Jayne Ann Phillips
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- Holmes, Martha Stoddard
Kate, a doctoral student, has chosen to move far away from the small town in which she grew up and in which her widowed mother (a school superintendent) and brother (an insurance man) still live. Kate's life is solitary, punctuated by unsatisfactory and transitory sexual relationships with men; she has headaches and wonders if "there were an agent in her body, a secret in her blood making ready to work against her" (p. 180).
While her mother disagrees with Kate's life choices, their long-distance relationship is sisterly, playful, and intimate. Kate sends her mother Valentine's Day cards, "a gesture of compensatory remembrance" since her father's death six years earlier (177). One year Kate forgets to send the card; soon after, her mother is suddenly hospitalized for tests that reveal a brain tumor.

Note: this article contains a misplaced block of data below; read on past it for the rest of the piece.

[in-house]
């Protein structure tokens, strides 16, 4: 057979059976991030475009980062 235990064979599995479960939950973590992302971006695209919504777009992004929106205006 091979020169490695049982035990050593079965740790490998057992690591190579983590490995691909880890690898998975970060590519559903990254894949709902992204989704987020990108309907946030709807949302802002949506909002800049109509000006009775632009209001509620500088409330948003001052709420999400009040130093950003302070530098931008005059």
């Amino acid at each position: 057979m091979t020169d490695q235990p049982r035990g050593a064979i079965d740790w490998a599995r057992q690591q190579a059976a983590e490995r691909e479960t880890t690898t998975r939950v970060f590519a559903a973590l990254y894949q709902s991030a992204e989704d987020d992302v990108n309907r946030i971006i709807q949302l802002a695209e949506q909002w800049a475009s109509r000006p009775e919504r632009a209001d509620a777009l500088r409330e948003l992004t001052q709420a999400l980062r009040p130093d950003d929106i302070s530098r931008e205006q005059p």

Kate's brother insists that if she wants to come home, she must keep quiet about the likelihood of the tumor's malignance and the risk that the upcoming surgery will result in paralysis. He argues that their mother is terrified and that there is no point in making her more afraid. Kate objects to the concealment of the truth but complies unwillingly with her brother's request.
She gains permission to take her mother for a ten-minute walk outside, just time enough to take a ferris wheel ride. As their car reaches the top of the wheel, Kate is clearly upset. Her mother comforts her, saying, "I know all about it . . . I know what you haven't told me" (196).